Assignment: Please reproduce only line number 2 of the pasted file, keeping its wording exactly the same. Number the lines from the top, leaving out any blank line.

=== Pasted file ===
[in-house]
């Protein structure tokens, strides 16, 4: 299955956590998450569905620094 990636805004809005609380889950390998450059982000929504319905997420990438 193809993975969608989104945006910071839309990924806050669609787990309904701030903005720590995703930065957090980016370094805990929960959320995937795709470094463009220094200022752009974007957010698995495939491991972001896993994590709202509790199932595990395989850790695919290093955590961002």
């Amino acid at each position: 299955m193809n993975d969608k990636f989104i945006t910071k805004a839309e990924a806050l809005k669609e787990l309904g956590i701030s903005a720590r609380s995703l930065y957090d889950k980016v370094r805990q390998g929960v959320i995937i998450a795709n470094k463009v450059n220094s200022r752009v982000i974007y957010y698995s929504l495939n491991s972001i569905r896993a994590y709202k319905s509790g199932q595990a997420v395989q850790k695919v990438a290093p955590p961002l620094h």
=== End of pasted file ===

């Protein structure tokens, strides 16, 4: 299955956590998450569905620094 990636805004809005609380889950390998450059982000929504319905997420990438 193809993975969608989104945006910071839309990924806050669609787990309904701030903005720590995703930065957090980016370094805990929960959320995937795709470094463009220094200022752009974007957010698995495939491991972001896993994590709202509790199932595990395989850790695919290093955590961002």